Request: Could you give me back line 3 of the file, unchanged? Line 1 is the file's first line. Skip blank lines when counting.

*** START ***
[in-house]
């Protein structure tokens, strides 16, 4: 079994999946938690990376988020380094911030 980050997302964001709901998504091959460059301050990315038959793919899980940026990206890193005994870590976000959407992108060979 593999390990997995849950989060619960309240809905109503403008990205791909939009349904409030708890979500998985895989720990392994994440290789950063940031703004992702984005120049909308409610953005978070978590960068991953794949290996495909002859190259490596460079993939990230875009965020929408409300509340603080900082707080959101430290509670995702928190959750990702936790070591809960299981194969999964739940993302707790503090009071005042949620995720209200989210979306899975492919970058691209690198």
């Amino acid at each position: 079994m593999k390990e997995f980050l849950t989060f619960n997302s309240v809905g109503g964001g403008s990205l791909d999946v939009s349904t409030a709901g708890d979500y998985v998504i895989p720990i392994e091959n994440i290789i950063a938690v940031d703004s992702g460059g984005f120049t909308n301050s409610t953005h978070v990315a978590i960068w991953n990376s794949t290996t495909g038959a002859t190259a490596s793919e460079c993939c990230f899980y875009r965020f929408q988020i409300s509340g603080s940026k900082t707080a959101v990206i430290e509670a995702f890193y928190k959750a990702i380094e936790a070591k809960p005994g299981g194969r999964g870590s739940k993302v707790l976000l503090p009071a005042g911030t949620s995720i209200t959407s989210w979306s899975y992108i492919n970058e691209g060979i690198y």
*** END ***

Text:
């Amino acid at each position: 079994m593999k390990e997995f980050l849950t989060f619960n997302s309240v809905g109503g964001g403008s990205l791909d999946v939009s349904t409030a709901g708890d979500y998985v998504i895989p720990i392994e091959n994440i290789i950063a938690v940031d703004s992702g460059g984005f120049t909308n301050s409610t953005h978070v990315a978590i960068w991953n990376s794949t290996t495909g038959a002859t190259a490596s793919e460079c993939c990230f899980y875009r965020f929408q988020i409300s509340g603080s940026k900082t707080a959101v990206i430290e509670a995702f890193y928190k959750a990702i380094e936790a070591k809960p005994g299981g194969r999964g870590s739940k993302v707790l976000l503090p009071a005042g911030t949620s995720i209200t959407s989210w979306s899975y992108i492919n970058e691209g060979i690198y």